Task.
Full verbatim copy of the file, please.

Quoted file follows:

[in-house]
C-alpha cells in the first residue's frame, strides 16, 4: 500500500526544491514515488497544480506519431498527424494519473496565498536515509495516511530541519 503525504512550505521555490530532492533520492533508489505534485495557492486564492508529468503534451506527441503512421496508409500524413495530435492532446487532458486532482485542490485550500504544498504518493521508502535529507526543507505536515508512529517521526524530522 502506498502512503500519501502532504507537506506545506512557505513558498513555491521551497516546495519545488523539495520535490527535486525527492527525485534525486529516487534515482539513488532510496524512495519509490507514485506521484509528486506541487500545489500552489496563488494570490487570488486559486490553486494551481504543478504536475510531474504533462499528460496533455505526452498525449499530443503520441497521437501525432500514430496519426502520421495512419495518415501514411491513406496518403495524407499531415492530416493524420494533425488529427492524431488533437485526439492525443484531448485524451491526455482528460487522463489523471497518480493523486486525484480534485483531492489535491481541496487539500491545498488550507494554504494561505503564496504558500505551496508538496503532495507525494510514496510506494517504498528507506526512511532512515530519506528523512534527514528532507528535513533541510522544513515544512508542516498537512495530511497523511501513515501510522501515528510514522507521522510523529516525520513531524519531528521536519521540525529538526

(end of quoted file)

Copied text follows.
[in-house]
C-alpha cells in the first residue's frame, strides 16, 4: 500500500526544491514515488497544480506519431498527424494519473496565498536515509495516511530541519 503525504512550505521555490530532492533520492533508489505534485495557492486564492508529468503534451506527441503512421496508409500524413495530435492532446487532458486532482485542490485550500504544498504518493521508502535529507526543507505536515508512529517521526524530522 502506498502512503500519501502532504507537506506545506512557505513558498513555491521551497516546495519545488523539495520535490527535486525527492527525485534525486529516487534515482539513488532510496524512495519509490507514485506521484509528486506541487500545489500552489496563488494570490487570488486559486490553486494551481504543478504536475510531474504533462499528460496533455505526452498525449499530443503520441497521437501525432500514430496519426502520421495512419495518415501514411491513406496518403495524407499531415492530416493524420494533425488529427492524431488533437485526439492525443484531448485524451491526455482528460487522463489523471497518480493523486486525484480534485483531492489535491481541496487539500491545498488550507494554504494561505503564496504558500505551496508538496503532495507525494510514496510506494517504498528507506526512511532512515530519506528523512534527514528532507528535513533541510522544513515544512508542516498537512495530511497523511501513515501510522501515528510514522507521522510523529516525520513531524519531528521536519521540525529538526